I think it's also to remember that it makes sense for teacher salaries to comprise the largest portion of the budget because a) students receive their education directly through their teachers, and b) research has shown that highly skilled teachers are one of the most significant factors in student learning, and we want to attract highly skilled teachers to Newtown. As for sacrifices, it's not really fair to imply that Newtown teachers haven't made sacrifices. Between the reduction in the number of days in the school year, and the step freeze, there are teachers who are making less now (and will continue to make less through 2013) than they made during the 2008-2009 school year. My intention with these comments is only to bring facts and perspective, not to demand that teachers be paid more.
Teacher May 04, 2012 at 12:25 PM
I don't provide revenue in the traditional literal sense, but you're implying that that means I don't provide value to the community. Obviously I provide value to the community. If we only valued people who generated monetary revenue, we wouldn't have any police, firefighters, teachers, social workers, doctors, or public servants. Our democracy has long held that those professions generate value to our society, so we do not leave their fate up to the whims of the market. I'm surprised you don't know this simple fact of political science, since you seem to be a smart person. If those people were paid according to revenue generated, we wouldn't have any of them, and our society would collapse. Of course, if you want to live in an Ayn Rand world where everyone's out for themselves, go to your island and do it. But we have a social contract in this society, one I would imagine you have benefited from your whole life. I sure have! Also, I would like to note that I am making less now than I did in 2008-2009. In fact, when inflation and my contribution to my health care are both factored in, I am close to making less now than I did in 2003 when I started teaching. I personally know several people in the private sector who have gotten raises, bonuses, and promotions. This hysteria about the private sector job market just doesn't hold true around here. It seems to me like people will use any excuse to bleed the schools dry, simply because they can.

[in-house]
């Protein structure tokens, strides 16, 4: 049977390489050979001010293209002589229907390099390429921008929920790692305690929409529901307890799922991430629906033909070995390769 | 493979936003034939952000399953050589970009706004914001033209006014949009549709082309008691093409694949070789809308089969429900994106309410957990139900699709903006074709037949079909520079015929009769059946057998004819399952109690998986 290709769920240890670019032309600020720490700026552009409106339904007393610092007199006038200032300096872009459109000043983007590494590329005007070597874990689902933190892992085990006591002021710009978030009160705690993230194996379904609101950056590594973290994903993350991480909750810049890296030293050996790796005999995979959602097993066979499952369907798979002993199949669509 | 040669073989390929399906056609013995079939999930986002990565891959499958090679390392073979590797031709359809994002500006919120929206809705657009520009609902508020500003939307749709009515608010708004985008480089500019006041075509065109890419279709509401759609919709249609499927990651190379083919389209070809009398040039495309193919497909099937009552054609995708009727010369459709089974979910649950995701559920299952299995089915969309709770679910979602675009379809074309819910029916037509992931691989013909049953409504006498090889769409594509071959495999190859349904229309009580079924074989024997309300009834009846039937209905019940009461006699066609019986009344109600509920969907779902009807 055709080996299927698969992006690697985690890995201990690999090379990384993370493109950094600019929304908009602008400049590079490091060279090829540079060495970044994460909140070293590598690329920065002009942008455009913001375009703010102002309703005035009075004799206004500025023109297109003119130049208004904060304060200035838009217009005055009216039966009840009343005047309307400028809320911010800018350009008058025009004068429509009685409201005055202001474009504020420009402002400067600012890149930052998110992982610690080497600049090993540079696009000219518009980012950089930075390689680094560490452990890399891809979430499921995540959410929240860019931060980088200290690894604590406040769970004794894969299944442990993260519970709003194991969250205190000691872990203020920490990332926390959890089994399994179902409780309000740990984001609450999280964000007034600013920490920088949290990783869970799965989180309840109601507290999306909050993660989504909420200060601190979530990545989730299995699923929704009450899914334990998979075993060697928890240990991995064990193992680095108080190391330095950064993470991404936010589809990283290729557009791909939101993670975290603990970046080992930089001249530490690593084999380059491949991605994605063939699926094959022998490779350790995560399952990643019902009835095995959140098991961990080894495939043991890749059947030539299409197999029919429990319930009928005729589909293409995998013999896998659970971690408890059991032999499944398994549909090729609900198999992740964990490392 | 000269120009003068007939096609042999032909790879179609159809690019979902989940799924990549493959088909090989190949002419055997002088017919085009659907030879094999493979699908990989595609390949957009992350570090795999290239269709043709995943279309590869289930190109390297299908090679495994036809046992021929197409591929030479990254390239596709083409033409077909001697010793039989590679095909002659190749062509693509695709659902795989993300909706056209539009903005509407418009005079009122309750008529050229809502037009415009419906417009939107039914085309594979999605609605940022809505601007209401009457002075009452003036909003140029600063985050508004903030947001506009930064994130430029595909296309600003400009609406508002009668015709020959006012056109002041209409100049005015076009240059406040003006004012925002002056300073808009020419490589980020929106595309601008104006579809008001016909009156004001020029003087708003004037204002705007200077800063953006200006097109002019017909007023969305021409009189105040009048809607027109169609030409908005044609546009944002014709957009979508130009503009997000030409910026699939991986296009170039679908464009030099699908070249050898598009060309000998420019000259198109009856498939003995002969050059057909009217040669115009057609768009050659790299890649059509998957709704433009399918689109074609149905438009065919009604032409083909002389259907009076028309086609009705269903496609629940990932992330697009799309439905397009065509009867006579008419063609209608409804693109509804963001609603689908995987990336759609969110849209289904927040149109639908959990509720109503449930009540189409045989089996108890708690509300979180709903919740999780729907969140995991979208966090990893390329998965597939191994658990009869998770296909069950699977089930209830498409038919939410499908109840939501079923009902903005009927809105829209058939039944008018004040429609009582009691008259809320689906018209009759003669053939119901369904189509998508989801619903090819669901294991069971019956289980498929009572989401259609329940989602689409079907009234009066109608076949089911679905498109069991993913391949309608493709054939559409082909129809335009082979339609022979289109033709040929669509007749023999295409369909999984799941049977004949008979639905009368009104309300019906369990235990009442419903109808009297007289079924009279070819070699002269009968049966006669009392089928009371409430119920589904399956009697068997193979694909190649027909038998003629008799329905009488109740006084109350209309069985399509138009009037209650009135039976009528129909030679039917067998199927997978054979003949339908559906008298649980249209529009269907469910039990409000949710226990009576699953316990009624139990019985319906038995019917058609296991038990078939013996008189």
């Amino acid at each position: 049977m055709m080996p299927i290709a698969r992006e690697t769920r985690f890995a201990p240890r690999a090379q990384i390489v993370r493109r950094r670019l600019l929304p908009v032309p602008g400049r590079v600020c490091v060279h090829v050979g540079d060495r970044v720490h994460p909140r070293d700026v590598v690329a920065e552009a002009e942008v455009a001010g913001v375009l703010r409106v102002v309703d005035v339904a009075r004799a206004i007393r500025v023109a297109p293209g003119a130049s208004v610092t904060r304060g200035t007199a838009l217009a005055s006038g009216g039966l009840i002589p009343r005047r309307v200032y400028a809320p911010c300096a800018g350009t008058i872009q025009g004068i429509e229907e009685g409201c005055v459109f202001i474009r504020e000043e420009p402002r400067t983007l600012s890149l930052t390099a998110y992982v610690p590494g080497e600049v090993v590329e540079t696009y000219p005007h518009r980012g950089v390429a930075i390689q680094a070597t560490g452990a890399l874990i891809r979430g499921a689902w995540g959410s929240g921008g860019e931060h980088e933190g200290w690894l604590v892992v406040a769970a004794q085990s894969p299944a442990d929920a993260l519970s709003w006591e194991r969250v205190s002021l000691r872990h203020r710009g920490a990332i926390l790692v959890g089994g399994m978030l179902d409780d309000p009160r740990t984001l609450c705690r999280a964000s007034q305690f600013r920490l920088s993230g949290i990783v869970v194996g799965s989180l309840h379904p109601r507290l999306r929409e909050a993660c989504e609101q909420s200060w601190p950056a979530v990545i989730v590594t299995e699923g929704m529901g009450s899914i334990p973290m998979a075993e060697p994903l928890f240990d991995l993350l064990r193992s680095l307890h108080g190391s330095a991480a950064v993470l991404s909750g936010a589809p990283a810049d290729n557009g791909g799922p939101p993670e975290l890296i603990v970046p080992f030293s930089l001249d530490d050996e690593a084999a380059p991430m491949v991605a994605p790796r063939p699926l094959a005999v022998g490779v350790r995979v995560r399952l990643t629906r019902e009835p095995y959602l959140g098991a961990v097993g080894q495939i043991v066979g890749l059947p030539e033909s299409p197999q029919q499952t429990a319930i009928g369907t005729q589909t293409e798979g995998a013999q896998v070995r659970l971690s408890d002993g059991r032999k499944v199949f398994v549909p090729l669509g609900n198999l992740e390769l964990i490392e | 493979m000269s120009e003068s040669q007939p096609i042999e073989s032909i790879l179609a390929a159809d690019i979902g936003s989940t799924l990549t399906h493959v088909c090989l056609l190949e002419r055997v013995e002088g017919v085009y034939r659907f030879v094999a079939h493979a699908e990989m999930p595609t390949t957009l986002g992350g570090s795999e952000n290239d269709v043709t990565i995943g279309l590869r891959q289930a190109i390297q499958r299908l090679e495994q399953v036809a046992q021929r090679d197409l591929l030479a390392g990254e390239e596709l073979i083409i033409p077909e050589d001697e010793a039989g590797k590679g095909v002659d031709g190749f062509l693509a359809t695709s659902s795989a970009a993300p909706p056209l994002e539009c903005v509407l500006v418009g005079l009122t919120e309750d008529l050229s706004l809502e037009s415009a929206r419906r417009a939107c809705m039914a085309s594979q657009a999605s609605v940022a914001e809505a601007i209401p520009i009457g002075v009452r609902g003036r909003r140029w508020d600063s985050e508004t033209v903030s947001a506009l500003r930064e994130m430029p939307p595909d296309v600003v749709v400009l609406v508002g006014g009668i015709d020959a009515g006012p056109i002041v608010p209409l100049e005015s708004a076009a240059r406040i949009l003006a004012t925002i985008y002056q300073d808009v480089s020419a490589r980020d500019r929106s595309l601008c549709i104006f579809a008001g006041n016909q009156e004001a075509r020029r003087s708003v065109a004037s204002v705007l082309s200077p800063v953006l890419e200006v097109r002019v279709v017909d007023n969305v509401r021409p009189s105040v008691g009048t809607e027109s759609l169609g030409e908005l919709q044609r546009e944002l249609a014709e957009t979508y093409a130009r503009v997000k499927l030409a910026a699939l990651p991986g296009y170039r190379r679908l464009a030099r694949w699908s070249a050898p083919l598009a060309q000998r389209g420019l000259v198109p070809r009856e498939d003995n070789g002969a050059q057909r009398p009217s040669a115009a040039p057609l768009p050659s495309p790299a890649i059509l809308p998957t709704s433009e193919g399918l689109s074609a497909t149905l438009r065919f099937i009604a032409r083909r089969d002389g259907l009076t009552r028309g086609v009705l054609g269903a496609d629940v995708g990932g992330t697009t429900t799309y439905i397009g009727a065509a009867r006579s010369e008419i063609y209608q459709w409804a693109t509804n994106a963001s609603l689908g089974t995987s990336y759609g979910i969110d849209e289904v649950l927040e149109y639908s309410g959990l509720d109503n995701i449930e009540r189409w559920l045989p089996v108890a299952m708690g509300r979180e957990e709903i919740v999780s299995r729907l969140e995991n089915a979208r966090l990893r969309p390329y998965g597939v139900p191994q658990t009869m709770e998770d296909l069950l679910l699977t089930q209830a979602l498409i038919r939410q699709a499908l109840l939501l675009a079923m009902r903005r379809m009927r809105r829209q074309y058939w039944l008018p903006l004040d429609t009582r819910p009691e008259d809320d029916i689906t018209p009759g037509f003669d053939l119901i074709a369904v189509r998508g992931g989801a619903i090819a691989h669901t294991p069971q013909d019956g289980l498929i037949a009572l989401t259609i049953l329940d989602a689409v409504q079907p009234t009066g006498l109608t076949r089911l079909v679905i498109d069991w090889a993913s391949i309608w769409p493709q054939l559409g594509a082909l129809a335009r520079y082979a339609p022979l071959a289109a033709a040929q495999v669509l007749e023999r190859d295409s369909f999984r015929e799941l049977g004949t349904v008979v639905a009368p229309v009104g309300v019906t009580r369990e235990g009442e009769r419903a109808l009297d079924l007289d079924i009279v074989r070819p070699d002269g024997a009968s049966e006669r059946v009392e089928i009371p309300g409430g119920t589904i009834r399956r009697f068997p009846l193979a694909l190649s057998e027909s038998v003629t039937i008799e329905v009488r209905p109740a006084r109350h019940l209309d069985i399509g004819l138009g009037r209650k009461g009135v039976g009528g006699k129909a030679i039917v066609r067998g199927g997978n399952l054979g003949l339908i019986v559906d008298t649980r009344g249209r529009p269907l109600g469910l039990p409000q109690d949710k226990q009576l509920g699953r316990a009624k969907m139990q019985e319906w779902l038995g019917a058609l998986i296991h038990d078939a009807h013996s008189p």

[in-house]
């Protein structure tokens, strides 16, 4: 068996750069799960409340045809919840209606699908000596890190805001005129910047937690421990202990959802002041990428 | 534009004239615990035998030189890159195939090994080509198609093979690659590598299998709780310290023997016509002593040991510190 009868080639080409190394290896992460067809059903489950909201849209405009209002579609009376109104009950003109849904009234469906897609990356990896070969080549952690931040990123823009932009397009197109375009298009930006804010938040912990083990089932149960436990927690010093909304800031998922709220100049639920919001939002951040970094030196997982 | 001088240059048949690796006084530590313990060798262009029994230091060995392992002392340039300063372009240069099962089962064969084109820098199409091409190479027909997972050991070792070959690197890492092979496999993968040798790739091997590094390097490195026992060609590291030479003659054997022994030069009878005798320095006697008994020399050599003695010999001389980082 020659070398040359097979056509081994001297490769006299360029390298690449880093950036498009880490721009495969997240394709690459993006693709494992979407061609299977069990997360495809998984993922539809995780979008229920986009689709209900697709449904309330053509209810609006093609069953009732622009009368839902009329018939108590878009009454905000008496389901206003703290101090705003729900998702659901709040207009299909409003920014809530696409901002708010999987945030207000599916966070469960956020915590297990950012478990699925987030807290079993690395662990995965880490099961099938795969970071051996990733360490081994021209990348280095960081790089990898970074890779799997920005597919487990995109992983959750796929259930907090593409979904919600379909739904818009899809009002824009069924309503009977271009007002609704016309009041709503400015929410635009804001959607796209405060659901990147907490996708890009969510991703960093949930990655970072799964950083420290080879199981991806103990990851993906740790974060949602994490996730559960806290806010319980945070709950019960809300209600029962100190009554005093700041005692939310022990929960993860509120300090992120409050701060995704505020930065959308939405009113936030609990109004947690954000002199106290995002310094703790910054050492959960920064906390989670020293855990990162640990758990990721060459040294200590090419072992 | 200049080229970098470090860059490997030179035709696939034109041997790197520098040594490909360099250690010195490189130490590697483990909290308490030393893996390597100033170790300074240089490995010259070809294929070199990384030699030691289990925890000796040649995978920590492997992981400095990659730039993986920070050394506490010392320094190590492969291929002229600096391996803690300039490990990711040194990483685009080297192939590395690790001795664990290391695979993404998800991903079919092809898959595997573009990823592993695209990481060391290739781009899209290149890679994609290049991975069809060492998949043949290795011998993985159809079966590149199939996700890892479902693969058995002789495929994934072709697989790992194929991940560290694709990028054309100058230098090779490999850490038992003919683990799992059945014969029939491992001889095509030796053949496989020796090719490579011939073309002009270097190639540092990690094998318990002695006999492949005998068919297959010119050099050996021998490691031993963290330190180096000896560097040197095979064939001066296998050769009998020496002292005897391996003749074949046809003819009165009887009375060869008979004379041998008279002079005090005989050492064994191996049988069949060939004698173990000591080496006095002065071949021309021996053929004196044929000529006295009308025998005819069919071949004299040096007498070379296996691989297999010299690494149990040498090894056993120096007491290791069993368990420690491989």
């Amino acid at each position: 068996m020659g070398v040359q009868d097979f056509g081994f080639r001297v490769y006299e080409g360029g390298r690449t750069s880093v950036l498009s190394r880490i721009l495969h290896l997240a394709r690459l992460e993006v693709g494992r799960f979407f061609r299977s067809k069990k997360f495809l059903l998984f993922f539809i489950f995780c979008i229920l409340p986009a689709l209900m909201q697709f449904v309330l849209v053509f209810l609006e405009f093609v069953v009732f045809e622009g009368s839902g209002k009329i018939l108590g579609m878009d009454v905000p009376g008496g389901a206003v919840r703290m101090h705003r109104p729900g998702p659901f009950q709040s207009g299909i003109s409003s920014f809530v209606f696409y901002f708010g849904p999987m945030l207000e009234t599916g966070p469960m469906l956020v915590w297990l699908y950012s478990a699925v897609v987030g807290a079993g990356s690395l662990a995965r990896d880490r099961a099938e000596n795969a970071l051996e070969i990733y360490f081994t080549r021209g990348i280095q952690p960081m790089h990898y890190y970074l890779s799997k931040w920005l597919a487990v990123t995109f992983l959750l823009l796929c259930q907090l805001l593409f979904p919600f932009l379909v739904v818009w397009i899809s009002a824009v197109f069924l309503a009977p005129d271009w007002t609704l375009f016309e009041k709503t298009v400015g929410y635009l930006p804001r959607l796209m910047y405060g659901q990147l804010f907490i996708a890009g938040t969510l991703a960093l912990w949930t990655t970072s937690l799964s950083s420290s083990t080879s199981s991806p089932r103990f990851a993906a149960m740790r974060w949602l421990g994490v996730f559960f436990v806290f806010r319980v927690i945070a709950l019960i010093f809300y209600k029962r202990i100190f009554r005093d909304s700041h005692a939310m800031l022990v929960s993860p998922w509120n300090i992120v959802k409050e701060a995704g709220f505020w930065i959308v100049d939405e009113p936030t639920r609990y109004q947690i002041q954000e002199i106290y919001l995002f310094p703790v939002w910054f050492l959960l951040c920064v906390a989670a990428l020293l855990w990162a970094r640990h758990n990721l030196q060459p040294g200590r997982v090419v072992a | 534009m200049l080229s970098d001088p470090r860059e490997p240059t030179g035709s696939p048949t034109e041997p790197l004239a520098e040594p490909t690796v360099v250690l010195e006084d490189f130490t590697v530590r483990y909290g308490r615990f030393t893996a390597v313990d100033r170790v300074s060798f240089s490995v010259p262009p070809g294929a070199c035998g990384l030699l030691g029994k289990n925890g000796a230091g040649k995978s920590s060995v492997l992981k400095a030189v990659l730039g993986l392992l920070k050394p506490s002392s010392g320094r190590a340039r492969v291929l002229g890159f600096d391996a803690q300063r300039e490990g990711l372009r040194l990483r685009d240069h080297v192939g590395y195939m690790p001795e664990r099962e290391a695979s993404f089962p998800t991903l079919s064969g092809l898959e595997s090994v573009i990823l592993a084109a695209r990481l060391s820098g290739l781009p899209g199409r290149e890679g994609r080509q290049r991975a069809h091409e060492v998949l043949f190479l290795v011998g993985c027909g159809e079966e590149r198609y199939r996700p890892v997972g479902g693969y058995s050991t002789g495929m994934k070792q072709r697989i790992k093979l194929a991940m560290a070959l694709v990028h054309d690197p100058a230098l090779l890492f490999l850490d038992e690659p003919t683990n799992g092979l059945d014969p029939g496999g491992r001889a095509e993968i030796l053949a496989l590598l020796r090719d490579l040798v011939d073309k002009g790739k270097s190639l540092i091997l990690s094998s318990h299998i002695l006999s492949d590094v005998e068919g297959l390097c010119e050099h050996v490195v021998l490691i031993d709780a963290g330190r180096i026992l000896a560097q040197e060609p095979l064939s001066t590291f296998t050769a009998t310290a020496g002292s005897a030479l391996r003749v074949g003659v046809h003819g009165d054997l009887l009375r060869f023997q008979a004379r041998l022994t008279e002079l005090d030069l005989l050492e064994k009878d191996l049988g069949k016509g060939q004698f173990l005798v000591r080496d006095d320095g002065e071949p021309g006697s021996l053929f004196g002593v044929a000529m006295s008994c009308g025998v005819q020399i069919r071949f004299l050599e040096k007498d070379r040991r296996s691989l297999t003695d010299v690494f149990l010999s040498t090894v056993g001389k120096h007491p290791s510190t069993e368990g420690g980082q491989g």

schoolmom May 04, 2012 at 02:45 PM
Does anyone know what happened that resulted in the bullying update being removed from the agenda at the last minute? I'm hoping that there was a resolution of some sort. There were alot of people at the meeting to discuss bullying and none of them had the opportunity to speak during public participation after the topic was removed.